February Chapter Meeting: “Midwestern Cities at a Turning Point – Finding the Way Forward”

As Executive Director of Greater Ohio and a Non-Resident Senior Fellow at the Brookings Institution, Lavea Brachman has been the chief architect of and manages the Restoring Prosperity to Ohio Initiative as well as other related statewide initiatives, including ReBuild Ohio, a statewide vacant property redevelopment coalition. Since coming to the organization, Lavea has been instrumental in shaping the Greater Ohio’s organizational and strategic direction, as well as developing policy and programmatic areas of focus and strategic partnerships with other non-profit organizations and private sector leaders. She has also written a number of publications including co-authoring Greater Ohio’s recently released report, “Restoring Prosperity: Transforming Ohio’s Communities for the Next Economy,” and the Brookings publication, “Ohio’s Cities at a Turning Point: Finding the Way Forward” on the plight and strengths of Ohio’s older industrial “shrinking cities.”
After practicing environmental law at a Washington, D.C. law firm, Lavea was a partner with a Cambridge, Massachusetts consulting firm advising Fortune 500 companies on brownfield redevelopment strategies. Since then, Lavea has dedicated her work to the non-profit and public sectors. While at the Department of Energy (DOE) during the Clinton Administration, she worked on redevelopment and community involvement strategies for decommissioned DOE sites. As director of Ohio work at the Chicago-based non-profit Delta Institute, Lavea worked with community leaders throughout the Midwest to promote local watershed and brownfield redevelopment projects.
Before returning to Ohio, Lavea was a Visiting Fellow at the Lincoln Institute of Land Policy and taught in the Department of Urban Studies and Planning at MIT, both in Cambridge, Massachusetts, where she developed and taught workshops and wrote about the role of community development organizations in brownfields development and neighborhood revitalization efforts. Lavea graduated from Harvard College and The University of Chicago Law School, and received a master’s in city planning from the Massachusetts Institute of Technology.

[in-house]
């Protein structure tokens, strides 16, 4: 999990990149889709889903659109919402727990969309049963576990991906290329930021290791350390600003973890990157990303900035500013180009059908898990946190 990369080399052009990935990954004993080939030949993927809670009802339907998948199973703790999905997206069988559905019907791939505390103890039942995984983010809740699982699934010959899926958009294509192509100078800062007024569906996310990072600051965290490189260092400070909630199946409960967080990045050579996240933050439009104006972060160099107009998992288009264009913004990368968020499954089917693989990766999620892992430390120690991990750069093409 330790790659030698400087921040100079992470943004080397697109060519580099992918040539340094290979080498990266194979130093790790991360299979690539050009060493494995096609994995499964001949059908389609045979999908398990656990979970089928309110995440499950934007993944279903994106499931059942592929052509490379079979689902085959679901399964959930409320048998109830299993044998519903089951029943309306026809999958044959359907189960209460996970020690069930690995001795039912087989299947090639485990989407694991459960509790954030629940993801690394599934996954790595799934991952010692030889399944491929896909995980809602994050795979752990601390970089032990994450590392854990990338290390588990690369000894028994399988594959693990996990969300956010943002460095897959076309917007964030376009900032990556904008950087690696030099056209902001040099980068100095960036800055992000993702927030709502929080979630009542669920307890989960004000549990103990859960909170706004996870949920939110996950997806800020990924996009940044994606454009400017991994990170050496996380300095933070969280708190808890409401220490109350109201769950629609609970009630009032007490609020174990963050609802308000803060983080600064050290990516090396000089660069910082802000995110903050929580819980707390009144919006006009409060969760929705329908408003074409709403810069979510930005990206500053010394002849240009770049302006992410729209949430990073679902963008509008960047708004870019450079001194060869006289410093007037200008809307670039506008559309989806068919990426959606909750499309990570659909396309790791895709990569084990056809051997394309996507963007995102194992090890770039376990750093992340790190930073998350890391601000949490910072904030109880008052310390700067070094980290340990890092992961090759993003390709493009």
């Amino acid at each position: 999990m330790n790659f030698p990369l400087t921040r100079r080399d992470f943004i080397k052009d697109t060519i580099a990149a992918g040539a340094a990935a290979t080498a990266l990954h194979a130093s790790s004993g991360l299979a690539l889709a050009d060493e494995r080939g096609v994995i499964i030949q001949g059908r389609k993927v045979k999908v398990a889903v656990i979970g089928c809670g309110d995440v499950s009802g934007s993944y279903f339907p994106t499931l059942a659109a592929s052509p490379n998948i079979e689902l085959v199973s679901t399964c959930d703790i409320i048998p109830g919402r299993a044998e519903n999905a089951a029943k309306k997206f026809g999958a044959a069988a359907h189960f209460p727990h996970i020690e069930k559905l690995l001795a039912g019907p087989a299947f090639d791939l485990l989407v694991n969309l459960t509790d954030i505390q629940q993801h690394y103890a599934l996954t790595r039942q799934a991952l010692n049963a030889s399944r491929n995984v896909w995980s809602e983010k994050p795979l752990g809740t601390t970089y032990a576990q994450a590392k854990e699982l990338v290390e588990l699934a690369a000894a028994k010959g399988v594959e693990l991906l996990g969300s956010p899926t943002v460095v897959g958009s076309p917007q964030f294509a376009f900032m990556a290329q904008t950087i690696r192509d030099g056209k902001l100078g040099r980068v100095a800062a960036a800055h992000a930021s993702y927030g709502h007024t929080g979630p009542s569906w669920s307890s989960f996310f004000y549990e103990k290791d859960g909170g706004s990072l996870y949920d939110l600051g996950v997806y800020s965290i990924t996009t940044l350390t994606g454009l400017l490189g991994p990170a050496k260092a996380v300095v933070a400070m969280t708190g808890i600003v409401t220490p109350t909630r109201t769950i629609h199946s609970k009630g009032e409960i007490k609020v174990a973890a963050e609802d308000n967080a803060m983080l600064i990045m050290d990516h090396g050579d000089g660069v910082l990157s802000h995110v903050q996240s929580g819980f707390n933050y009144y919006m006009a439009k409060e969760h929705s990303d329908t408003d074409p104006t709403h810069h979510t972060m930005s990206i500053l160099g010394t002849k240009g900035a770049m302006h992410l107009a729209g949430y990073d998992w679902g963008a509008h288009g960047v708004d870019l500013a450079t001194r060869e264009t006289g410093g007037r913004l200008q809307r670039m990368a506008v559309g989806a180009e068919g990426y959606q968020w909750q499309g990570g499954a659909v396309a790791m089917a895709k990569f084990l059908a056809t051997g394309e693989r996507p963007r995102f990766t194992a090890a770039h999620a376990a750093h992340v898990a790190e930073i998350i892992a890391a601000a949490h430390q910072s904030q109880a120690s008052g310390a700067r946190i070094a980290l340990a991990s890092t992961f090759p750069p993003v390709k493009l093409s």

Ann Pendleton-Jullian is an architect, educator, and writer of international standing. Her design work negotiates the overlap between architecture, landscape, culture, and technology, and is motivated towards internationalism. Believing in the vital exchange between ideas and architecture, thought and action, Pendleton-Jullian founded her practice on both commissioned and theoretical work. Her work has been exhibited and published extensively and has developed a reputation for the manner in which it poeticizes the pragmatic imagination.
Pendleton-Jullian obtained her bachelor of architecture degree from Cornell in 1979 and her master of architecture from Princeton in 1983. In the mid eighties, she opened her first professional office in Los Angeles and, after three years in practice there, returned to the east coast to practice and begin teaching at Cornell.
In 1993, Pendleton-Jullian accepted a faculty position at MIT, where science and a critical fascination with technology initiated new ways of thinking about and developing her work and practice, including the application of game design to studio methodologies.
In 2007 Pendleton-Jullian became Director of the Knowlton School of Architecture. Her work at the KSA has focused on furthering the use of game design as a way to approach complex and emergent systems within architectural, urban and landscape design. Seeing education as its own design problem, she is also involved in thinking and writing about education for the 21st century.

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